A few weathered boards in need of paint and a front door without an actual handle obscure the Chicago-themed nirvana that thrives inside of LA’s Escondite – the city’s foremost hockey bar that celebrates the other Stanley Cup winner. One of many in major cities across the United States, this particular Chicago Blackhawks bar attracts a niche crowd, one down to straddle Little Tokyo and Skid Row to get its fix of hockey and home.
The bar is genuinely tough to find if you’re walking down Boyd Street. It lives up to its name, which means “the hideout,” in Spanish. It’s situated between a parking lot with one sometimes-lit neon sign that overlooks a covered patio, and another gastropub. But the lack of visibility is intentional. After losing the lease on his first bar, owner Brian Houck designed the place as a reprieve from the always-on-and-rowdy LA sports bar scene. He wanted to offer some familiarity to Blackhawks fans and locals alike in a city that’s ever transient and often lets newcomers fall by the wayside.
“We’re not a sports bar – we’re a hockey bar,” Houck says. “We show everything, but hockey is No. 1 here, and what makes the Escondite the only place to watch the Blackhawks is that we’re the only official Chicago Blackhawks bar on the entire West Coast.”
The honor – self-proclaimed but recognized by the team – hangs on the wall beside the city’s flag for a few reasons: the bar attracts almost exclusively Chicago transplants and LA-native Hawks fans; serves Chicago-style food and brews – think Schlitz ads on every wall, Italian beef and fried pickles – and boasts the undivided support of Chicago’s hockey team, which sends the bar signed memorabilia to display or auction off for Blackhawks-sponsored charities.
Such tokens are inherent to the bar’s traditions: “We have a train horn made from a fire extinguisher that goes off after every Blackhawks goal during the playoffs, goal lights and a defibrillator called the ‘Tits Butkus’ that we wheel out during the start of the period for those ‘heart attack’ games,” Houck says.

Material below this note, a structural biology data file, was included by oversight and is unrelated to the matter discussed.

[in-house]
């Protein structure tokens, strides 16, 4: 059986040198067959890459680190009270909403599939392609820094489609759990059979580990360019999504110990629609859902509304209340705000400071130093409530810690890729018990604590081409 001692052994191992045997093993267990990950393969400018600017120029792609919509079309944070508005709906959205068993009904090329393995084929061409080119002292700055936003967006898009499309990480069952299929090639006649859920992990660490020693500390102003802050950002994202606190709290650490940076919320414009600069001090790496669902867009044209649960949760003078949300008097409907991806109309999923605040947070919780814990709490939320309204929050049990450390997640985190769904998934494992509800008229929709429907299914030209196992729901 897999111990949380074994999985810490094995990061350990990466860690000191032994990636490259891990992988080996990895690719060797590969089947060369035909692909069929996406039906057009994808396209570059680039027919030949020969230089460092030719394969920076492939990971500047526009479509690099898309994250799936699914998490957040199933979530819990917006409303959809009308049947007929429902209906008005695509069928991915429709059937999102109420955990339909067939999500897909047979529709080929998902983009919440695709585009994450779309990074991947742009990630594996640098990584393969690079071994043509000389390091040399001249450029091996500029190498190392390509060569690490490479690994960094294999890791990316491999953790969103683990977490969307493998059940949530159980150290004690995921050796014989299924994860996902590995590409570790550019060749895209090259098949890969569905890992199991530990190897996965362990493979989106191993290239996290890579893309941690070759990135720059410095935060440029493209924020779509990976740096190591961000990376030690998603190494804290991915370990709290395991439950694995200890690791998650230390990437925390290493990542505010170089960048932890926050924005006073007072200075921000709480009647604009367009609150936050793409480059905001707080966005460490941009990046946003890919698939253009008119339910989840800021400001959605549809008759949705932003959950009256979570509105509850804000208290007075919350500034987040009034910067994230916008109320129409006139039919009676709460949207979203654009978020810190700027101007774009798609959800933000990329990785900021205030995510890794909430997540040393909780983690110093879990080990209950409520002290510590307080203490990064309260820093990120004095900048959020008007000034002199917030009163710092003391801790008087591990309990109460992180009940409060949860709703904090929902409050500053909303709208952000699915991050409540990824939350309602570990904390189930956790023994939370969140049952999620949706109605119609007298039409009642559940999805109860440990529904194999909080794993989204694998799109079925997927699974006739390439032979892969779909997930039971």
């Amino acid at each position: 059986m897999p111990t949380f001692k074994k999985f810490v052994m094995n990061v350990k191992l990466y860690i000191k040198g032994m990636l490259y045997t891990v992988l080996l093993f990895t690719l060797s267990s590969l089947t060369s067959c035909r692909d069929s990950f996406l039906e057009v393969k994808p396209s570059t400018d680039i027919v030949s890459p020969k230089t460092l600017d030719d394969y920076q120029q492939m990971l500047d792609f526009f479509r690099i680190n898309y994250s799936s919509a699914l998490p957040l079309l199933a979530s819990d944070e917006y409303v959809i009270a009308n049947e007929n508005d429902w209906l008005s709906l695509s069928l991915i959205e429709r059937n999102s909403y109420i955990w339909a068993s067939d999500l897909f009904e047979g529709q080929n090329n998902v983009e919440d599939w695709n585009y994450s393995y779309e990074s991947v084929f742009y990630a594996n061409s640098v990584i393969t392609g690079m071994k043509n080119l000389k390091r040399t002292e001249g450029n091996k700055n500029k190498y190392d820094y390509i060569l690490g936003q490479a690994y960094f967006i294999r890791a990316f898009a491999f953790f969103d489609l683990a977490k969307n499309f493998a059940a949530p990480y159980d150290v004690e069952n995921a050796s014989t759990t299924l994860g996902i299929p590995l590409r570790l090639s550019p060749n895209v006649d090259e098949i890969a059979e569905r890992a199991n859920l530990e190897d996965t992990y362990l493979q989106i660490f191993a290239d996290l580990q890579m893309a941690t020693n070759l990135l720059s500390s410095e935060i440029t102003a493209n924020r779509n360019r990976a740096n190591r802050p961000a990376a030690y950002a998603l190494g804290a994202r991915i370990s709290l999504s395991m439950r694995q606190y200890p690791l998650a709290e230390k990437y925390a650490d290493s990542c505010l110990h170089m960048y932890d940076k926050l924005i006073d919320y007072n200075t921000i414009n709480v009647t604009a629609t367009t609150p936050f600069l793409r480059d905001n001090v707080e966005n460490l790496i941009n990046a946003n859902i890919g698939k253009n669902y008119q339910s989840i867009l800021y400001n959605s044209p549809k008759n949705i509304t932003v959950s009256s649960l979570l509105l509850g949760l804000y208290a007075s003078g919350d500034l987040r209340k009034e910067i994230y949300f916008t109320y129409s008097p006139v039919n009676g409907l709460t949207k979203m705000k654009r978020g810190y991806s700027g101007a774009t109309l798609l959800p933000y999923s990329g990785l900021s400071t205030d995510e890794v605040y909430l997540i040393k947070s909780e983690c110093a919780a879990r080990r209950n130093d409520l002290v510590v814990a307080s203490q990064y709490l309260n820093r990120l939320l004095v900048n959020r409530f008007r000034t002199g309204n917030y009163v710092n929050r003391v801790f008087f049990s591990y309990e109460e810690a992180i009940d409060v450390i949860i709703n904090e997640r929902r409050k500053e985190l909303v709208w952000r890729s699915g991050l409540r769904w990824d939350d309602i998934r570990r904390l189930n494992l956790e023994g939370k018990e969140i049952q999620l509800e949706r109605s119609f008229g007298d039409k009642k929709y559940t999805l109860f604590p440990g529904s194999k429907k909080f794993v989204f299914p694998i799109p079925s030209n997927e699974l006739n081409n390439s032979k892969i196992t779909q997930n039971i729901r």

Those customs and the community shaping them have seeped into native Angeleno and manager Victoria Gronek who has worked at the Escondite since its opening day seven years ago.
“I know almost all of the regulars,” Gronek says, pointing at a lovey couple whose engagement she helped facilitate on the roof of the bar years ago. “People have brought their moms and dads here when they’re here for the weekend to meet me and see the bar, and I babysit the dog of one of my Blackhawks fans. It’s crazy because as busy as we get, there’s that much exchange and community on both sides.”
That’s not something Gronek has experienced in the years she’s put in at other bars, where she says no one really ever bothered to learn anyone else’s names. At the Escondite, everyone knows everyone somehow, the one bar that reminds everyone of their favorite bar back home.
“In LA, that’s really hard to find,” Gronek says. “There’s a lot of turnover, there’s a lot of gloss and surface, but here, people can feel comfortable forming friendships and relationships and talking about things that maybe aren’t talked about or accepted at other places. It’s very transactional, I think, at a lot of other bars. That’s not the case here.”
That sentiment echoes along the dark-wood-embraced walls of the pub, which glow under saltwater lights from a stage set up to host live music every night. It bounces between the bartenders shooting the breeze with every regular they know on a first-name basis; newcomers laughing because the headdresses and deer antlers on the wall don’t line up with what they expect to be next door to a high-end gastropub; parties of six panting over their food in the building’s barn-like outdoor patio. The blessed view of downtown’s skyline stares back at them longingly as if it wants a bite of someone’s Captain Kangaroo (egg, hash brown and bacon) burger, too.
“When you talk to people in LA, they’re always boasting and talking about how busy they are all the time,” says Mitchell Evans a musician by day, an Escondite regular by night. “Here, you just come here, you relax, you have a good time with all the people and just get along with everybody.”
Like Evans, Chicago uproot Dan Femiak has celebrated all of his city’s latest triumphs at the Escondite – the 2016 Cubs World Series win, the last two Blackhawks Stanley Cup conquests. He says it’s electric at the bar, even when it’s packed with Kings fans during an LA-Chicago game.
“Everyone at the end of it, just like they do on the ice, they shake hands, good game,” Femiak says. “This bar is home away from home. I’m friends with everyone that works here, now, and with everyone that comes here – that’s a Chicago fan. I love it.”